Michael Schmidt participated in the 55th Venice Biennial in 2013, and the Berlin Biennial in 2006 and 2010. LEBENSMITTEL (FOOD) was presented in solo exhibitions at Museum Morsbroich, Leverkusen (2012), Galerie im Taxispalais, Innsbruck (2013) and at Martin-Gropius-Bau, Berlin (2013). In 2014 the artist was awarded with the prestigious Prix Pictet for his work LEBENSMITTEL. The Prix Pictet exhibition ”Consumption" was on view at the Victoria and Albert Museum in London and then travelled extensively in both Europe and internationally.
The Foundation for Photography and Media Art with the Michael Schmidt Archive was founded in 1999, and since the artist’s death is organising and preserving the artist’s archive.
OPENING: APRIL 29, 6-9 pm
Opening hours during Gallery Weekend: April 30th & May 1st 11-19 h
Following his well-received retrospective at Hong Kong Arts Centre in 2014, Pékin Fine Arts is proud to present Wesley Tongson’s first solo show in Beijing showcasing artworks created between 1992 and 2012.
Born in Hong Kong in 1957, Wesley Tongson spent his childhood and early teenage years in Hong Kong from the 1950’s to 1970’s, a period coinciding with the New Ink Movement initiated primarily by Lui Shou-Kwan (1919 - 1975) and his followers. Deeply influenced by traditional Chinese literati painting, Tongson began to paint formally at the age of 17. He sought inspiration first from traditional Chinese paintings and gradually established his own style through studying the essence of Western and Chinese art. He was heavily influenced by Zhang Daqian (1899 – 1983) and Picasso (1881 - 1973). He continued his study of Chinese traditional painting in Toronto, Canada, exhibiting his work in museums and galleries in the USA and Canada, and later moved back to Hong Kong in the early 1980’s where he remained working as an independent artist until his death in 2012. His lifelong exploration in art epitomizes the development of ink art of Hong Kong from a diasporic perspective.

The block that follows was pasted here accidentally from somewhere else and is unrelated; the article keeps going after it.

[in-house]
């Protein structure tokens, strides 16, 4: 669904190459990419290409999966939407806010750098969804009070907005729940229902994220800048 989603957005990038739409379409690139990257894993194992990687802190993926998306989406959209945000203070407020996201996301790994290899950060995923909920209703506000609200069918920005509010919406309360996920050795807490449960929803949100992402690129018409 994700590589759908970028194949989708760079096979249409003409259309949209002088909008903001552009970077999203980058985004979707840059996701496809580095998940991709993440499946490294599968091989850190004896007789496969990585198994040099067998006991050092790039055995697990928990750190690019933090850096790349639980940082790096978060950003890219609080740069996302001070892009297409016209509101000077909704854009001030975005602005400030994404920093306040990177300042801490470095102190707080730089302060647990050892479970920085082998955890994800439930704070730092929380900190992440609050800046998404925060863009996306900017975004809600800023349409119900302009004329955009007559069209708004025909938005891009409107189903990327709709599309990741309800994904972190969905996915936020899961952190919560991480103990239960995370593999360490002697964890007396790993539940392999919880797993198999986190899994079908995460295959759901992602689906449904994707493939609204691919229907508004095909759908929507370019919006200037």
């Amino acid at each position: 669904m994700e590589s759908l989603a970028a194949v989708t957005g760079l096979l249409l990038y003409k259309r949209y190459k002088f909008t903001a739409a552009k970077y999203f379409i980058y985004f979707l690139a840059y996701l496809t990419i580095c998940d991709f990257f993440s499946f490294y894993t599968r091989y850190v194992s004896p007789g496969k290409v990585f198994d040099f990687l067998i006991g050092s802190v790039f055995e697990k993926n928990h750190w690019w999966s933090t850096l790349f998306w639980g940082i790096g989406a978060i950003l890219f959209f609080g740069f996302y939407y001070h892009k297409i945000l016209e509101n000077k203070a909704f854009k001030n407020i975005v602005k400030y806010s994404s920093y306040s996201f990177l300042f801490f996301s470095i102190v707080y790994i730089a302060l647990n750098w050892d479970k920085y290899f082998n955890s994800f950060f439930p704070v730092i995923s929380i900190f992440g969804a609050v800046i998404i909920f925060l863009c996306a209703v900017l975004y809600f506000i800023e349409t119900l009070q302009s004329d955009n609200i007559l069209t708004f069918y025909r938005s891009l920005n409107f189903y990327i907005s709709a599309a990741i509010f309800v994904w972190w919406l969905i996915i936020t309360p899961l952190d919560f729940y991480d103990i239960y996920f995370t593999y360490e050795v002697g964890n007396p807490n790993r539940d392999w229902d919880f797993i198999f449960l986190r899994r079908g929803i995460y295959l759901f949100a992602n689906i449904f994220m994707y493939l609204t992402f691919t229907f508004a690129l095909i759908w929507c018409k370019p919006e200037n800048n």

Tongson struggled with schizophrenia since his teenage years. Painting was undoubtedly his sole emotional outlet and a source of true happiness. The philosophy of Zen was a constant source of inspiration for him. The artist once stated in his middle age that, “All these years, I have never stopped creating, working every day and dedicating myself to the arts and the study of Zen philosophy.”
The act of painting became a vehicle for a metaphorical travel, using the depiction of a familiar mountain scene (spiritual mountains/ lingshan 靈山) and a small dwelling to express his thoughts and emotions. One could interpret his landscape paintings as a series of mindscapes that situate the audience in between realism and abstraction. In his splash ink paintings, the artist would demonstrate his mastery with techniques such as ink rubbing (拓印) and marbling(水拓石紋) to create a rich texture that references the texture strokes/ cun (皴) of traditional Chinese rock and landscape painting. Since 2001, Tongson began to experiment with finger painting. By 2009, the artist eventually got rid of the brushes, working primarily with his fingers, fingernails and fists to produce a series of monochromatic paintings that celebrate creative freedom.